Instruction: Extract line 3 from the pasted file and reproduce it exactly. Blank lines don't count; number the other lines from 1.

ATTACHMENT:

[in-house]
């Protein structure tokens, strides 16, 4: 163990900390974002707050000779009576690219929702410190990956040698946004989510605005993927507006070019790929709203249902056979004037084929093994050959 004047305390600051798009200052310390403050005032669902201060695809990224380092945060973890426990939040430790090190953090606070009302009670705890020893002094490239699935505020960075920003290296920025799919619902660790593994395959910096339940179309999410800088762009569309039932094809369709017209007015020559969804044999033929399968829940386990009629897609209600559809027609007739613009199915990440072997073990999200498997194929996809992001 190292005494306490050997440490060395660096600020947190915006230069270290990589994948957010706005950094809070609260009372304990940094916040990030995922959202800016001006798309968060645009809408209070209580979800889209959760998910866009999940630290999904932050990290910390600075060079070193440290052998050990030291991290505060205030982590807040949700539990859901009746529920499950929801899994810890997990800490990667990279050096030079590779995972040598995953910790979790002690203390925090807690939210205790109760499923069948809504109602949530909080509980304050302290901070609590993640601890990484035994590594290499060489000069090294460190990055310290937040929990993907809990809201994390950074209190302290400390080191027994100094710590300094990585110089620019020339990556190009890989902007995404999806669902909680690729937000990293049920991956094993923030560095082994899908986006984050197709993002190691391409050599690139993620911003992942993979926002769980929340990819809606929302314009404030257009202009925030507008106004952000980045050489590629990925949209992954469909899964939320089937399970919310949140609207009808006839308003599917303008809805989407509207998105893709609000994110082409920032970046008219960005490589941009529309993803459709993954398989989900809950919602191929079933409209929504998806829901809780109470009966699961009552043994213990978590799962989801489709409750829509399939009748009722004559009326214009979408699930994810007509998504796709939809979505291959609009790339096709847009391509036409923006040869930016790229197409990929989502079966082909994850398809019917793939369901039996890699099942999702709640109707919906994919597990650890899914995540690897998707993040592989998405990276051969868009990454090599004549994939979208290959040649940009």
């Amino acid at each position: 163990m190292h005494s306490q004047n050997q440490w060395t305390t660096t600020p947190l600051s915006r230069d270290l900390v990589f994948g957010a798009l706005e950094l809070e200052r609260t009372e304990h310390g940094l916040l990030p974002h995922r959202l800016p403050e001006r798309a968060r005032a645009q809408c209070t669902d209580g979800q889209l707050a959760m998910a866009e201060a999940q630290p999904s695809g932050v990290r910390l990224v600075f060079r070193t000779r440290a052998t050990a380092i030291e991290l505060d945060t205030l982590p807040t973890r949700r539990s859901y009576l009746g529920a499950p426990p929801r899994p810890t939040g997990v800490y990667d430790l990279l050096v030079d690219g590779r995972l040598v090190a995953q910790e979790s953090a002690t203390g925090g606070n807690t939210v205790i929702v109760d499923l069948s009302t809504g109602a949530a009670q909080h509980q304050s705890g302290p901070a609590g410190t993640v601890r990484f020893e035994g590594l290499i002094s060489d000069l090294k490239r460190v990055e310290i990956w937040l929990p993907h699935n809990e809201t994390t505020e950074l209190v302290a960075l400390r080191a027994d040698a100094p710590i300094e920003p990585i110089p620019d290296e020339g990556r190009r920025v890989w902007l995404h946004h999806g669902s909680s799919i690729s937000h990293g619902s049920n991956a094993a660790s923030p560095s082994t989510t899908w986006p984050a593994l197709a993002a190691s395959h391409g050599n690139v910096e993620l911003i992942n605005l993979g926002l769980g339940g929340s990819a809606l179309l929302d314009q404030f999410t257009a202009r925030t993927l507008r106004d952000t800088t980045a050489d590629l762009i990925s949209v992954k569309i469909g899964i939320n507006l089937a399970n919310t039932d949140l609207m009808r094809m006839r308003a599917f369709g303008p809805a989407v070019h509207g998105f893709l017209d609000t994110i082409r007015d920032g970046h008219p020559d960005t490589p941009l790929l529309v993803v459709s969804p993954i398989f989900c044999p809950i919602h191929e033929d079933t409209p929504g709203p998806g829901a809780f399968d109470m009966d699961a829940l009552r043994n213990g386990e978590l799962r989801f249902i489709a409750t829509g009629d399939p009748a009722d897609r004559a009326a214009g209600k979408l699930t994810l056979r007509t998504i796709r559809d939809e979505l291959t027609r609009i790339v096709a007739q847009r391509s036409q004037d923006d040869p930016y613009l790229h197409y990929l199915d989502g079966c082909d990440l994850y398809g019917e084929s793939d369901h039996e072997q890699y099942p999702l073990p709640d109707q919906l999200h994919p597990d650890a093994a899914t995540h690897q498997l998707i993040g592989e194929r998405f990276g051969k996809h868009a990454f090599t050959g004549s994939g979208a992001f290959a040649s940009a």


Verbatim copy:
């Amino acid at each position: 163990m190292h005494s306490q004047n050997q440490w060395t305390t660096t600020p947190l600051s915006r230069d270290l900390v990589f994948g957010a798009l706005e950094l809070e200052r609260t009372e304990h310390g940094l916040l990030p974002h995922r959202l800016p403050e001006r798309a968060r005032a645009q809408c209070t669902d209580g979800q889209l707050a959760m998910a866009e201060a999940q630290p999904s695809g932050v990290r910390l990224v600075f060079r070193t000779r440290a052998t050990a380092i030291e991290l505060d945060t205030l982590p807040t973890r949700r539990s859901y009576l009746g529920a499950p426990p929801r899994p810890t939040g997990v800490y990667d430790l990279l050096v030079d690219g590779r995972l040598v090190a995953q910790e979790s953090a002690t203390g925090g606070n807690t939210v205790i929702v109760d499923l069948s009302t809504g109602a949530a009670q909080h509980q304050s705890g302290p901070a609590g410190t993640v601890r990484f020893e035994g590594l290499i002094s060489d000069l090294k490239r460190v990055e310290i990956w937040l929990p993907h699935n809990e809201t994390t505020e950074l209190v302290a960075l400390r080191a027994d040698a100094p710590i300094e920003p990585i110089p620019d290296e020339g990556r190009r920025v890989w902007l995404h946004h999806g669902s909680s799919i690729s937000h990293g619902s049920n991956a094993a660790s923030p560095s082994t989510t899908w986006p984050a593994l197709a993002a190691s395959h391409g050599n690139v910096e993620l911003i992942n605005l993979g926002l769980g339940g929340s990819a809606l179309l929302d314009q404030f999410t257009a202009r925030t993927l507008r106004d952000t800088t980045a050489d590629l762009i990925s949209v992954k569309i469909g899964i939320n507006l089937a399970n919310t039932d949140l609207m009808r094809m006839r308003a599917f369709g303008p809805a989407v070019h509207g998105f893709l017209d609000t994110i082409r007015d920032g970046h008219p020559d960005t490589p941009l790929l529309v993803v459709s969804p993954i398989f989900c044999p809950i919602h191929e033929d079933t409209p929504g709203p998806g829901a809780f399968d109470m009966d699961a829940l009552r043994n213990g386990e978590l799962r989801f249902i489709a409750t829509g009629d399939p009748a009722d897609r004559a009326a214009g209600k979408l699930t994810l056979r007509t998504i796709r559809d939809e979505l291959t027609r609009i790339v096709a007739q847009r391509s036409q004037d923006d040869p930016y613009l790229h197409y990929l199915d989502g079966c082909d990440l994850y398809g019917e084929s793939d369901h039996e072997q890699y099942p999702l073990p709640d109707q919906l999200h994919p597990d650890a093994a899914t995540h690897q498997l998707i993040g592989e194929r998405f990276g051969k996809h868009a990454f090599t050959g004549s994939g979208a992001f290959a040649s940009a």